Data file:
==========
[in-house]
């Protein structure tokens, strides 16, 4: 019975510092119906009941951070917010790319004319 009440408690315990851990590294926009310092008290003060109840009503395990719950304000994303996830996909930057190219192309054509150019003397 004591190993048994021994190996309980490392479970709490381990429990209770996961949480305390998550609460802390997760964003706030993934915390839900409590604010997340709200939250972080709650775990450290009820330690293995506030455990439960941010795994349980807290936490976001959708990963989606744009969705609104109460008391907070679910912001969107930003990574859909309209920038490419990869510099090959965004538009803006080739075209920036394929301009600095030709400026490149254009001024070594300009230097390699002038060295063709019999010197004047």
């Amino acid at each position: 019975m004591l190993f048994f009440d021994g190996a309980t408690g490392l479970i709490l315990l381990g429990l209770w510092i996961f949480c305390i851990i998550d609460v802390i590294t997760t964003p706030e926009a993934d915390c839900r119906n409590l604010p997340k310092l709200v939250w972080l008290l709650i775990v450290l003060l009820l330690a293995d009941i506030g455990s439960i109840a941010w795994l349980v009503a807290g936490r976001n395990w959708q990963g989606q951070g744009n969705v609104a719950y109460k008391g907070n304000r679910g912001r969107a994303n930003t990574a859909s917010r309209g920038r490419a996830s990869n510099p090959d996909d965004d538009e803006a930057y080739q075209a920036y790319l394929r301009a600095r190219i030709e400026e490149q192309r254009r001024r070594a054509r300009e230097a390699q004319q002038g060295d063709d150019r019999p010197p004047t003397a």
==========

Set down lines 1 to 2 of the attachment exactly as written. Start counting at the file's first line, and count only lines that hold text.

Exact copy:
[in-house]
């Protein structure tokens, strides 16, 4: 019975510092119906009941951070917010790319004319 009440408690315990851990590294926009310092008290003060109840009503395990719950304000994303996830996909930057190219192309054509150019003397 004591190993048994021994190996309980490392479970709490381990429990209770996961949480305390998550609460802390997760964003706030993934915390839900409590604010997340709200939250972080709650775990450290009820330690293995506030455990439960941010795994349980807290936490976001959708990963989606744009969705609104109460008391907070679910912001969107930003990574859909309209920038490419990869510099090959965004538009803006080739075209920036394929301009600095030709400026490149254009001024070594300009230097390699002038060295063709019999010197004047």